Unsecured debt, including personal loans, credit cards and overdrafts, have risen by an average of £2,312 over the last year among self-employed people, according to research by The Mortgage Lender (TML).
The survey, of 1,000 current and aspiring homeowners who are all self-employed, found that one third had increased their unsecured debt. This follows recent news that the pandemic has seen 2 in 5 freelancers lose 40% of their income.
A quarter of survey participants (25%) had taken a mortgage payment deferral, with 16 per cent reporting taking a break of up to three months. While nearly one in ten (9%) had deferred payments between four and six months.
The poll also found that although the majority (81%) of self-employed people kept up with payments on their unsecured debts, nine per cent missed credit card payments, five per cent reported unpaid personal loans and almost one in ten (8%) failed to make payments on other debt.
When asked about their experience of the pandemic, 60 per cent of respondents said they felt it was worse than an employee’s with many claiming they did not receive any financial support from the government whatsoever.
In its report, TML stated that because of the “deterioration” in their finances, more than half (55%) of self-employed people would not be able to borrow the amount they currently owe on their mortgage when taking into account last year’s earnings.
Steve Griffiths, Sales and Product Director at TML, said: “The last year has been hard for everyone, but the self-employed feel as if they have been disproportionately hit by the pandemic, increasing personal debt and deferring mortgage payments just to get by.
“Nevertheless, there are millions of self-employed people contributing to the economy and the economic recovery.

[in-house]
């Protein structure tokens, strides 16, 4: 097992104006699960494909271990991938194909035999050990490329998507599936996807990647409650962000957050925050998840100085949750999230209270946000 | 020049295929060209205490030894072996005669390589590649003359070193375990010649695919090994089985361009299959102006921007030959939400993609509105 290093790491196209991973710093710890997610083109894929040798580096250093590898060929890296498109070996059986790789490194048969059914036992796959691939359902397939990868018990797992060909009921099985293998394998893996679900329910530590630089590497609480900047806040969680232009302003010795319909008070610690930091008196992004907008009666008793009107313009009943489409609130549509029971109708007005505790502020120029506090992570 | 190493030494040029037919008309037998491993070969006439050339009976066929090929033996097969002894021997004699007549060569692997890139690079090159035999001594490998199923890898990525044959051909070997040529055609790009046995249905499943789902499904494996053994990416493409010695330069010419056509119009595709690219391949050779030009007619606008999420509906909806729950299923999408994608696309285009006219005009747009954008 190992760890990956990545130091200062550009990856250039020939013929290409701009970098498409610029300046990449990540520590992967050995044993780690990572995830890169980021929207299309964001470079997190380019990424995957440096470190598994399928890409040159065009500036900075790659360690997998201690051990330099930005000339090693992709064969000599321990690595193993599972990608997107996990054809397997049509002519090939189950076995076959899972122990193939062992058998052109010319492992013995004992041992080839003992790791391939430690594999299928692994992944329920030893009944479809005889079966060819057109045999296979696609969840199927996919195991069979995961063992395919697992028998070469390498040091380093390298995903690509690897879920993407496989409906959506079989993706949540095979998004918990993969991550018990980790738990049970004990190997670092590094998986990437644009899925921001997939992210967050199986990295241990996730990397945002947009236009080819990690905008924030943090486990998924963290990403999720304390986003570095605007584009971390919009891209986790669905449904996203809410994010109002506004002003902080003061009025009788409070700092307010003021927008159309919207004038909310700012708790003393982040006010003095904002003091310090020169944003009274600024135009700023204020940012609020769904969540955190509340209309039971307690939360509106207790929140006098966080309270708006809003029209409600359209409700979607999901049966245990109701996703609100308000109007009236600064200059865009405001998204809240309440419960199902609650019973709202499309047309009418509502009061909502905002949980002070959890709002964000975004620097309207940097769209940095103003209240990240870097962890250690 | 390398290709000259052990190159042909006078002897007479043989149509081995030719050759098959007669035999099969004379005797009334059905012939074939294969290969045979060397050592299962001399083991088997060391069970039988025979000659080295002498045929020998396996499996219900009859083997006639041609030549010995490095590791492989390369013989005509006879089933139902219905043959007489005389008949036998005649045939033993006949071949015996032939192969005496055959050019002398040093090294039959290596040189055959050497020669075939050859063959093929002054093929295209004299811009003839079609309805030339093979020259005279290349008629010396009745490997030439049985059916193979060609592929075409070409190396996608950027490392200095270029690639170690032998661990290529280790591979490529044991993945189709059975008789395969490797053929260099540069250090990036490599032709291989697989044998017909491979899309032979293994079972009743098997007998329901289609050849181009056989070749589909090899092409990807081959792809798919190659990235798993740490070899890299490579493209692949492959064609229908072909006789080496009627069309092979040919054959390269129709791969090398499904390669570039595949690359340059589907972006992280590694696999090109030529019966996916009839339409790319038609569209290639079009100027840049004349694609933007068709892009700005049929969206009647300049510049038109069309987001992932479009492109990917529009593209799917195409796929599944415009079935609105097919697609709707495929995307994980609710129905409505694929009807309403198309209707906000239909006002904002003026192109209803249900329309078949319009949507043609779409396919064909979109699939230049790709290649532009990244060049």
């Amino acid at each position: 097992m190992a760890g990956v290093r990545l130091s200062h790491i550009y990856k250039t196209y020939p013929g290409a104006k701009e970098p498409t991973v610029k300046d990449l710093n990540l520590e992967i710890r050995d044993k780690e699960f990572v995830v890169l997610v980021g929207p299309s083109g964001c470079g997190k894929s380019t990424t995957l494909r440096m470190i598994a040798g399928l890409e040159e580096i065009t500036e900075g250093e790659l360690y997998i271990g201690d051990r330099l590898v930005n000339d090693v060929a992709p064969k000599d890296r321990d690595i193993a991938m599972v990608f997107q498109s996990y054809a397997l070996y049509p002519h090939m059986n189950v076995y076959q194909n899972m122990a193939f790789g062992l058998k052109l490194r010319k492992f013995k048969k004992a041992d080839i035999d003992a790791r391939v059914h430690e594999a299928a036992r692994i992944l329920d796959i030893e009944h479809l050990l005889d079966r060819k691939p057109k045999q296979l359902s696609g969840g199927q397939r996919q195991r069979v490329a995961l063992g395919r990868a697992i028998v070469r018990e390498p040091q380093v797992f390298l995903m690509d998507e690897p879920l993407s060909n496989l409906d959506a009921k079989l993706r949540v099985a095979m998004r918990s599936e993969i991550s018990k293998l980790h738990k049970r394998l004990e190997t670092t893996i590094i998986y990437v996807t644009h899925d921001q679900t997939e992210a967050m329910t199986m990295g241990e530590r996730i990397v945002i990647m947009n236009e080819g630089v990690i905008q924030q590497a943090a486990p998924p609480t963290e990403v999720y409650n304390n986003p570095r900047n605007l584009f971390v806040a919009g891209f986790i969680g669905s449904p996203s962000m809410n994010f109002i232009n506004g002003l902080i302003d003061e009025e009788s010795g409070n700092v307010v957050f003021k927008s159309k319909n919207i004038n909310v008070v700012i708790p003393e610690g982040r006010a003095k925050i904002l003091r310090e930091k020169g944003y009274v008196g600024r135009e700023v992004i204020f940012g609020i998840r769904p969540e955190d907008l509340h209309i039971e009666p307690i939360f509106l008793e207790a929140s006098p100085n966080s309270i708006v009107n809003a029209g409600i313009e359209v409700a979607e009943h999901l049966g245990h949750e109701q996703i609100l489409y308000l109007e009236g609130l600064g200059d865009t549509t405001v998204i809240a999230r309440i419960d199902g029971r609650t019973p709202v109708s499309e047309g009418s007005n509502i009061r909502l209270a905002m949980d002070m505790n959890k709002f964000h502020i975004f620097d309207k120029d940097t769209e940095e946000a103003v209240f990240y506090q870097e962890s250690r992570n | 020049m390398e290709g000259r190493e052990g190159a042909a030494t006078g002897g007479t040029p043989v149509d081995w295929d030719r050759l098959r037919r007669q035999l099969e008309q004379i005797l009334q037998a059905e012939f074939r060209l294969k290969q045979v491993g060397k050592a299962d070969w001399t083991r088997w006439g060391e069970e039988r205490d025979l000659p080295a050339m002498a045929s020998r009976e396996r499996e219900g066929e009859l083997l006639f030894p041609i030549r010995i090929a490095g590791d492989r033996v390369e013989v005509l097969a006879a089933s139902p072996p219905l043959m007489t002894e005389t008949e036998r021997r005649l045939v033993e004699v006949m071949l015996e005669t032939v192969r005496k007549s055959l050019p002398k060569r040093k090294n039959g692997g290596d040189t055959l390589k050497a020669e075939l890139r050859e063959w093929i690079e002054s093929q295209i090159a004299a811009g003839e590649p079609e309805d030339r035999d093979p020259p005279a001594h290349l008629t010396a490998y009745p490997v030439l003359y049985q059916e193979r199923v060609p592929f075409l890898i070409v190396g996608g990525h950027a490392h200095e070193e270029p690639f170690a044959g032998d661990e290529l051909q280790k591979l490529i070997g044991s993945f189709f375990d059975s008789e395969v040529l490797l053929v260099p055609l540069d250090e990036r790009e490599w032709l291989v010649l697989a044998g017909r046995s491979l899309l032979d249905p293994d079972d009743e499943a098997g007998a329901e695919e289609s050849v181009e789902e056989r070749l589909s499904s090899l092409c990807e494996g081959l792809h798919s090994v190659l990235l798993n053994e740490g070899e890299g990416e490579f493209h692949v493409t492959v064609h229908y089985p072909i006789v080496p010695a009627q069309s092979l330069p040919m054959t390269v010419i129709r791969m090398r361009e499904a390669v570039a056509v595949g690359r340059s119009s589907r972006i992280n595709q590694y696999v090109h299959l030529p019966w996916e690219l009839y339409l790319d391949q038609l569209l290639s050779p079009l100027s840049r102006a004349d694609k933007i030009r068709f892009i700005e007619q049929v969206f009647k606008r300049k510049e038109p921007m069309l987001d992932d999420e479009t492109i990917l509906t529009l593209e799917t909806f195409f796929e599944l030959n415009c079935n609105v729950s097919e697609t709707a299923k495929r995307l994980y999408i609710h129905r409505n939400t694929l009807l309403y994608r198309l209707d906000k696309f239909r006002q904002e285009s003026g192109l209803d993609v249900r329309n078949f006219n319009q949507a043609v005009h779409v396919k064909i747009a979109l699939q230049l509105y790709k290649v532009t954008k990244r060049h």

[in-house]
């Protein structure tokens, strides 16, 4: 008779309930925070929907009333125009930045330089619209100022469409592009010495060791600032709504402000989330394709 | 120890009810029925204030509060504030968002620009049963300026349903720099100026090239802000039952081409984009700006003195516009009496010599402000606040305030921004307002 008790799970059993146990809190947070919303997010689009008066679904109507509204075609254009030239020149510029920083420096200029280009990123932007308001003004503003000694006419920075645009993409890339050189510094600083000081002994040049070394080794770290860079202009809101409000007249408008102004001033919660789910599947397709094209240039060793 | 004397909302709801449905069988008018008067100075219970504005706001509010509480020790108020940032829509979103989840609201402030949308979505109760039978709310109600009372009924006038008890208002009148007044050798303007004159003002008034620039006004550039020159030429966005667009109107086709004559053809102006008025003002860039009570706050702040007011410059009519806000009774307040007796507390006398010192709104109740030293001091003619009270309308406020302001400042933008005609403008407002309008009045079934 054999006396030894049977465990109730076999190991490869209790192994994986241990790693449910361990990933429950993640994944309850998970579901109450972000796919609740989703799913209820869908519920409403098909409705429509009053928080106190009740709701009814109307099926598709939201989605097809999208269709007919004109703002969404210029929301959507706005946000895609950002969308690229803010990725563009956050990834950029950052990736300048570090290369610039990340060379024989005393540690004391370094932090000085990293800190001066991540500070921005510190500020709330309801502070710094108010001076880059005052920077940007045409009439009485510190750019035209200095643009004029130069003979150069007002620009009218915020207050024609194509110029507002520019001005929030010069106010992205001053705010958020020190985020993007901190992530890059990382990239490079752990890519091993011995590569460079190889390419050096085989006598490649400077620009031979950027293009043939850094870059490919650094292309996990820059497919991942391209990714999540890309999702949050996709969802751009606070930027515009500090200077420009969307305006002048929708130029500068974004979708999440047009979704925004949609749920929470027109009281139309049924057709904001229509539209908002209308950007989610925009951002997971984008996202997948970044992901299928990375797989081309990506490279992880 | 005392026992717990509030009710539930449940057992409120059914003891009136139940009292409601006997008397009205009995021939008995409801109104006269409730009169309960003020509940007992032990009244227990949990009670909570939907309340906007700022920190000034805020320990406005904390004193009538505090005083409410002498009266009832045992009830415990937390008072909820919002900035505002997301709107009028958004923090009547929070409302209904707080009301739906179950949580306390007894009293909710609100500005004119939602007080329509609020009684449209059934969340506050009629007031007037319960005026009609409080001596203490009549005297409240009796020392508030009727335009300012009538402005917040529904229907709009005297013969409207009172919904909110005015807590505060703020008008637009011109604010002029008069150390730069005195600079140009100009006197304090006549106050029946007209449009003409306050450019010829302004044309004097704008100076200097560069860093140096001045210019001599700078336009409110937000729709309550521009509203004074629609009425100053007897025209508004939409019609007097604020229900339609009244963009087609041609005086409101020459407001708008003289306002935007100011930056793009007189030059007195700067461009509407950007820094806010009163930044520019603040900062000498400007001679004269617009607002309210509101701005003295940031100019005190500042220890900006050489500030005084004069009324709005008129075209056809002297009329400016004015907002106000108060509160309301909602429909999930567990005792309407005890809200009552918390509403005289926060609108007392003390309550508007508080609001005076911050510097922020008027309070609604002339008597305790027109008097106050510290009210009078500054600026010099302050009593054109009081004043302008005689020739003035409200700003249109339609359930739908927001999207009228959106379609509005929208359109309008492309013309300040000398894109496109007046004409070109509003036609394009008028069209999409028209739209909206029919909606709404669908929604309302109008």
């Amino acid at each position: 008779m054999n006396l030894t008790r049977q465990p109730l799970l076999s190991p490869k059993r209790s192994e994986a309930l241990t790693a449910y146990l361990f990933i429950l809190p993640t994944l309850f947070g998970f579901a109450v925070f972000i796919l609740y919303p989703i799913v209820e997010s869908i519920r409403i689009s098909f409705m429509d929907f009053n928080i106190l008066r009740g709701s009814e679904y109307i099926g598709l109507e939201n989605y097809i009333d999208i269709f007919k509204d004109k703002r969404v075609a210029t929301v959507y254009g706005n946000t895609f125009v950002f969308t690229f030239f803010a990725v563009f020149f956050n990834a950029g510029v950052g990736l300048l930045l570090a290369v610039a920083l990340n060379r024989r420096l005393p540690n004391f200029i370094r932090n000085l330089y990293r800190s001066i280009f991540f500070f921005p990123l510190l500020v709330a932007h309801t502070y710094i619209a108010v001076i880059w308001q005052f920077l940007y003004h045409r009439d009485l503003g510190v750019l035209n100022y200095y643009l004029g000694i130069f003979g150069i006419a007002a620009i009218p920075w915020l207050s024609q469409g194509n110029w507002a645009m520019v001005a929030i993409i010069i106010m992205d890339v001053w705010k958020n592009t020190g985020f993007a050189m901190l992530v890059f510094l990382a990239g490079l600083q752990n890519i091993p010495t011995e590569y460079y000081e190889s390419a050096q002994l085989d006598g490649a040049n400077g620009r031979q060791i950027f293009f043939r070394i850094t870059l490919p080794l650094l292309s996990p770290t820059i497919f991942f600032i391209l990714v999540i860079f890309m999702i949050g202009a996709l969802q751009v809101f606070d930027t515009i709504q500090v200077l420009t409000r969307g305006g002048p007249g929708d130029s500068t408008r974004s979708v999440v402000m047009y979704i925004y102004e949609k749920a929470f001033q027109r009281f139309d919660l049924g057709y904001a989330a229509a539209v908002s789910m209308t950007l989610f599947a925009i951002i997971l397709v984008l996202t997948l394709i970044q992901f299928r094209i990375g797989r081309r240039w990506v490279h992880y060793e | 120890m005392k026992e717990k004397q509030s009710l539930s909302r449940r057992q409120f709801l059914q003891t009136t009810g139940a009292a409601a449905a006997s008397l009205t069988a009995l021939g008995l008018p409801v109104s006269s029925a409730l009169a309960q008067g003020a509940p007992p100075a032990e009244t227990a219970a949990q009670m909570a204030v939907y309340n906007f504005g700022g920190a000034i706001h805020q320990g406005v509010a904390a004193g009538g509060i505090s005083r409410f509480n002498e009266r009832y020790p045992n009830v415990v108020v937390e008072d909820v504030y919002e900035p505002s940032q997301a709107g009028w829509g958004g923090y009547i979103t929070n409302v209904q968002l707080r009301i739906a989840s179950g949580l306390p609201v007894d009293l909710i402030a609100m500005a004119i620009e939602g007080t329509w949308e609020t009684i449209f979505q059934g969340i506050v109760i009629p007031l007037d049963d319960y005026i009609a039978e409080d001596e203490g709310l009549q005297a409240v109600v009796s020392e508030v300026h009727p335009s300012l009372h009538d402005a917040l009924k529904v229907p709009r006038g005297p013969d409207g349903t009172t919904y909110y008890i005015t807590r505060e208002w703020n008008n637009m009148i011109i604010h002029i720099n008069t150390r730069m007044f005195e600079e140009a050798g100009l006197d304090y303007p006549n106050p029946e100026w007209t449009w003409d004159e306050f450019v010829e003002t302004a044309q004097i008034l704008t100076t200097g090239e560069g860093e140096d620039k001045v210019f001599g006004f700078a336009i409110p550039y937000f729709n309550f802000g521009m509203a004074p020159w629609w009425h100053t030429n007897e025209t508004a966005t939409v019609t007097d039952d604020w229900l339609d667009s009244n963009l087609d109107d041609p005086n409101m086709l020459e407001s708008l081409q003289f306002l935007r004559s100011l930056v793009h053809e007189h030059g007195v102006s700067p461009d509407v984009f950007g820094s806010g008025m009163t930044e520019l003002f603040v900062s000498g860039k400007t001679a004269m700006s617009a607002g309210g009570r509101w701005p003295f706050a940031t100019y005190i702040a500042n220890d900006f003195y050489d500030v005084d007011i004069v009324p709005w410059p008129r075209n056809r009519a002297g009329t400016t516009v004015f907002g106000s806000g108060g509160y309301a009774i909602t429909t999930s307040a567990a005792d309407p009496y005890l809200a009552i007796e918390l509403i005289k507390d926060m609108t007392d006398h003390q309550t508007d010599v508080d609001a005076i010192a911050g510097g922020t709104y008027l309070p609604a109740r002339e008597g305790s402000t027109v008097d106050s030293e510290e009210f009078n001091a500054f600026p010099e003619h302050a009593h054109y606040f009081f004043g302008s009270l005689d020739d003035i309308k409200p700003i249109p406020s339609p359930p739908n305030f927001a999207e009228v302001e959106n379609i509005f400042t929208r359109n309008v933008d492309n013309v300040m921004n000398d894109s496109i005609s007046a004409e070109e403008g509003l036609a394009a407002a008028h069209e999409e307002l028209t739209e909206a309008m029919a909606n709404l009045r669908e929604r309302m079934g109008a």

“It’s vitally important there is a thriving, competitive specialist mortgage sector that is able to provide criteria and products that meet the needs of this segment of the population to prevent them from being locked out of the housing market or trapped in a home that no longer meets their needs.”
Jane Tully, Director of External Affairs and Partnerships at the Money Advice Trust – the charity that runs Business Debtline – echoed Griffiths’ concerns about the self-employed being “particularly hard hit” by the pandemic.
She said: “The drop in income experienced by many at the start of the outbreak is still having an impact now, with volatility in trade and uncertainty about the future continuing to affect businesses.”
Previous research by Business Debtline revealed that almost twice as many self-employed people last year had fallen behind on household bills compared to business bills, because of Covid.
Tully added: “There is often an overlap between personal and business finances which can lead to household finances bearing the brunt of financial shocks.
“It is vital that creditors take this into account when dealing with self-employed people who fall behind on repayments. Firms need to offer specific forbearance measures and take a flexible approach in cases like these, where self-employed people are struggling.”